It’s now, in its most distilled emotion, just a fight-or-flight question.

Antoine has asked everyone the questions in The Clash’s song and no one has taken him up on it.

Should I stay or should I go?

If you say you are mine

I’ll be here ‘til the end of time

So you got to let me know

Should I stay or should I go?

Whether it’s a lover or family member or someone who’s part of a group of friends, or in band, it’s a timeless question.

The 400 Blows could be 1000 blows for one person or 1 or 2 big blows for another. Everyone’s different. For anyone caught stealing, given detention or caned, this film will have meaning when their act wasn’t much more than a youthful misdemeanor. For anyone caught stealing twice, or three of four times, and it involved the police, receiving detention occasionally for youthful exuberances, it resonates even louder. For those who have skirted the edge of minor criminality between the age of ten and eighteen, it’s a, “that could be me” moment.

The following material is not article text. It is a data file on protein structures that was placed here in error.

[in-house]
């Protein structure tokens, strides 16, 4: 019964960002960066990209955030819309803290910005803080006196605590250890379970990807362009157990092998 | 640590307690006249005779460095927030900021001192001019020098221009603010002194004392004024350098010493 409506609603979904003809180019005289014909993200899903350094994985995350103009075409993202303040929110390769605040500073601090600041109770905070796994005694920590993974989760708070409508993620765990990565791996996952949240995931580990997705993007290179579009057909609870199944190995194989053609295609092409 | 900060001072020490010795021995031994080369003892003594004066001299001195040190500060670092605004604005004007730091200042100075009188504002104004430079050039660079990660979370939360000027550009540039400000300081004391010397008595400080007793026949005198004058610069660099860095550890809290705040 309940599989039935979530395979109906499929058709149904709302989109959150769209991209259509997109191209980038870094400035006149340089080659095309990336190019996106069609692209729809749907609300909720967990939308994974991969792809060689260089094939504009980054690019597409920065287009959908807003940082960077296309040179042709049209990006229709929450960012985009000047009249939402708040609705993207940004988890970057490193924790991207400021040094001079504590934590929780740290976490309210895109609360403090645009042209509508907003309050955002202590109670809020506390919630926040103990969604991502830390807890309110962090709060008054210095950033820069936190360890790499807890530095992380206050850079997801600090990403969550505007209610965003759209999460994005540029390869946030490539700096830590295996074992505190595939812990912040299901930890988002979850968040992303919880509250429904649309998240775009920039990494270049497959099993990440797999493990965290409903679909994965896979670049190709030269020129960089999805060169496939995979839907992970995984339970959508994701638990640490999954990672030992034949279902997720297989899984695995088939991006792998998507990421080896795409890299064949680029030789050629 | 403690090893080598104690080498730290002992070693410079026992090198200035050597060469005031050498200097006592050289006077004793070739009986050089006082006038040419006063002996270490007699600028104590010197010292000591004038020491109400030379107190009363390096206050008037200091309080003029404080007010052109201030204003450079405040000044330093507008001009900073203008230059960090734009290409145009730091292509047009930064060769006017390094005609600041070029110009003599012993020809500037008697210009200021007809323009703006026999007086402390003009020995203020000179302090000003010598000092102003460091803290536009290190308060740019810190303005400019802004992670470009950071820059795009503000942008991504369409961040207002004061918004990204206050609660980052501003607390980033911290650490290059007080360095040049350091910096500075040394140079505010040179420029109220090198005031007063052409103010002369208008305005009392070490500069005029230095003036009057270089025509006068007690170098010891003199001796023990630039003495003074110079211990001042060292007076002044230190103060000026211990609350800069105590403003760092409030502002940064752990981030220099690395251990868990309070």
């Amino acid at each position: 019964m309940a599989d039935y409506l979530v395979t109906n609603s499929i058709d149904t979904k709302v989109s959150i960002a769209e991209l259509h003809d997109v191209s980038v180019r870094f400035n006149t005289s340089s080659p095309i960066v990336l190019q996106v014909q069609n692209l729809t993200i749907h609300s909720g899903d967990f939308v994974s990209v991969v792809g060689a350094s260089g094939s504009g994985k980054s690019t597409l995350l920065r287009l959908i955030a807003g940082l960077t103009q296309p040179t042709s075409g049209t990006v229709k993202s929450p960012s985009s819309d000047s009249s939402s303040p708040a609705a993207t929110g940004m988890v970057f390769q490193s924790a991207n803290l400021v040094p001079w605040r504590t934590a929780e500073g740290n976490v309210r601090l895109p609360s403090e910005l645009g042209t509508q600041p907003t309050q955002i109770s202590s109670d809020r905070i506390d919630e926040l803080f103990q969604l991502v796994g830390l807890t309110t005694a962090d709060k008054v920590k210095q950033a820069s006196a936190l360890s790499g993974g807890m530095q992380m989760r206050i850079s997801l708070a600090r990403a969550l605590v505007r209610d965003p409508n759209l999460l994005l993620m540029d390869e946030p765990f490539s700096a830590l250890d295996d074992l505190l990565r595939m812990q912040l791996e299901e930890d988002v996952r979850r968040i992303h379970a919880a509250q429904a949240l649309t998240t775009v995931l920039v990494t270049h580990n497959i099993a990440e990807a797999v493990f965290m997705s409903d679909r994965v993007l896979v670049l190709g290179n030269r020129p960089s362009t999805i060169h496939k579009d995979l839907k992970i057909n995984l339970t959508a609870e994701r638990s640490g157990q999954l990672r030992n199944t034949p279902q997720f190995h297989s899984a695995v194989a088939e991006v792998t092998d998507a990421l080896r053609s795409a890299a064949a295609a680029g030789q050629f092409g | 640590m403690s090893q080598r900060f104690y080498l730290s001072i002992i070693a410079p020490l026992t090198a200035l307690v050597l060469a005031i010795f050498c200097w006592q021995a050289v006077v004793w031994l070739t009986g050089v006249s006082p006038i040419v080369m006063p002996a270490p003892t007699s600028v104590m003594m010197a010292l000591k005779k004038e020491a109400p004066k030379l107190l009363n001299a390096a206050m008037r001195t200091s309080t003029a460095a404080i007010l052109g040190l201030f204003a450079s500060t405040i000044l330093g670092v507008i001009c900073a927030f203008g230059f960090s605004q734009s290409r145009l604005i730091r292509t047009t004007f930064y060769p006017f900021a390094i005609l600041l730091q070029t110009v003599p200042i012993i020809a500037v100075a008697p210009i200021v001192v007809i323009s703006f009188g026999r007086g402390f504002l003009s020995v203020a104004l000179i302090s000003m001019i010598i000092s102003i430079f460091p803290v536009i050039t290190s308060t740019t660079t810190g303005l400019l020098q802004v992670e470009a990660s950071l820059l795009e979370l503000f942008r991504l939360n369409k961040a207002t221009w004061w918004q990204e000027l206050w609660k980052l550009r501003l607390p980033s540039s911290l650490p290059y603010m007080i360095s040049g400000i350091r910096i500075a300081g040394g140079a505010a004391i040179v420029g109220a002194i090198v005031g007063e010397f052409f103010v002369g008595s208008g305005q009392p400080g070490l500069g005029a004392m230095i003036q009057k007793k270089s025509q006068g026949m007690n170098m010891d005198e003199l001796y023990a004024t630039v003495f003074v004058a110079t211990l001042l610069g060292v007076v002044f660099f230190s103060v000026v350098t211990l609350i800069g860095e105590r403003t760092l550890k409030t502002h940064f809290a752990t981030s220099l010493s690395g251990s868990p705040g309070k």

Antoine reaches a point of emotional and psychological stress, that has him looking for any opportunity to run away again. It’s a place that is anywhere but here. It’s a place that is somewhere that I’m not in trouble.

When he takes the chance to run away from the institution, he’s acting in a way that is a purely animal response of standing up for himself or fleeing. It’s a physiological reaction in his body to terrible fear. Now he’s running for his life.

What is at stake is no longer the idea of wanting acceptance. It’s the need to have the freedom to be himself. He runs blindly, trying to escape from everything that is wrong with his life. He’s running from a mother who is unfaithful to him (by not wanting him) and his stepfather (sexually). He’s running from a school in which he can’t find acceptance. He’s running from an institution for bad boys, and he knows he’s not a bad kid. He’s running from friends who lead him down the wrong path